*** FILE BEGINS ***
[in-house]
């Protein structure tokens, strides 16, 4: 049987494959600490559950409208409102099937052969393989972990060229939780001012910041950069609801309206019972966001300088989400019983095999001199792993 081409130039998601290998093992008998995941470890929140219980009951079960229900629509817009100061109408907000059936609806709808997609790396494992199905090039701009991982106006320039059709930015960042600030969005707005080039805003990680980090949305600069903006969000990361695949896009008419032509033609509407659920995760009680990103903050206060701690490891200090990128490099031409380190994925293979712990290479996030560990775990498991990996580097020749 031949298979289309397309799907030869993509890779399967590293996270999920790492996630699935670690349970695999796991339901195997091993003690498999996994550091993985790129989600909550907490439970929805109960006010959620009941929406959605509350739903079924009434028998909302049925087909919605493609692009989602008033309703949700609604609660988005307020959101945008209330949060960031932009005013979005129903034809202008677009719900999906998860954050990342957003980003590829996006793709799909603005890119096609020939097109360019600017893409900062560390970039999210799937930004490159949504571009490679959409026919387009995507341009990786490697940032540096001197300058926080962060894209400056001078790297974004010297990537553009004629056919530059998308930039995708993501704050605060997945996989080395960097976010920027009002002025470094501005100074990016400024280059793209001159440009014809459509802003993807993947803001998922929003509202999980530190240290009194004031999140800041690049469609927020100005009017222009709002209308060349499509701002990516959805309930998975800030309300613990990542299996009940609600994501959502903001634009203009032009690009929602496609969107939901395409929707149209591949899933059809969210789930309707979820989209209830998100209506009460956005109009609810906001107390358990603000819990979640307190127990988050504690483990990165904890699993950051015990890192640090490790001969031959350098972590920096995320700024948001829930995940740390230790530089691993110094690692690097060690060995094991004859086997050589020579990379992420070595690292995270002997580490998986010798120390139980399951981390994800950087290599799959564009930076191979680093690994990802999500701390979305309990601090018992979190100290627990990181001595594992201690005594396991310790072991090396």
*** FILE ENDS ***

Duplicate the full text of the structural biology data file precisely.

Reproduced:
[in-house]
């Protein structure tokens, strides 16, 4: 049987494959600490559950409208409102099937052969393989972990060229939780001012910041950069609801309206019972966001300088989400019983095999001199792993 081409130039998601290998093992008998995941470890929140219980009951079960229900629509817009100061109408907000059936609806709808997609790396494992199905090039701009991982106006320039059709930015960042600030969005707005080039805003990680980090949305600069903006969000990361695949896009008419032509033609509407659920995760009680990103903050206060701690490891200090990128490099031409380190994925293979712990290479996030560990775990498991990996580097020749 031949298979289309397309799907030869993509890779399967590293996270999920790492996630699935670690349970695999796991339901195997091993003690498999996994550091993985790129989600909550907490439970929805109960006010959620009941929406959605509350739903079924009434028998909302049925087909919605493609692009989602008033309703949700609604609660988005307020959101945008209330949060960031932009005013979005129903034809202008677009719900999906998860954050990342957003980003590829996006793709799909603005890119096609020939097109360019600017893409900062560390970039999210799937930004490159949504571009490679959409026919387009995507341009990786490697940032540096001197300058926080962060894209400056001078790297974004010297990537553009004629056919530059998308930039995708993501704050605060997945996989080395960097976010920027009002002025470094501005100074990016400024280059793209001159440009014809459509802003993807993947803001998922929003509202999980530190240290009194004031999140800041690049469609927020100005009017222009709002209308060349499509701002990516959805309930998975800030309300613990990542299996009940609600994501959502903001634009203009032009690009929602496609969107939901395409929707149209591949899933059809969210789930309707979820989209209830998100209506009460956005109009609810906001107390358990603000819990979640307190127990988050504690483990990165904890699993950051015990890192640090490790001969031959350098972590920096995320700024948001829930995940740390230790530089691993110094690692690097060690060995094991004859086997050589020579990379992420070595690292995270002997580490998986010798120390139980399951981390994800950087290599799959564009930076191979680093690994990802999500701390979305309990601090018992979190100290627990990181001595594992201690005594396991310790072991090396």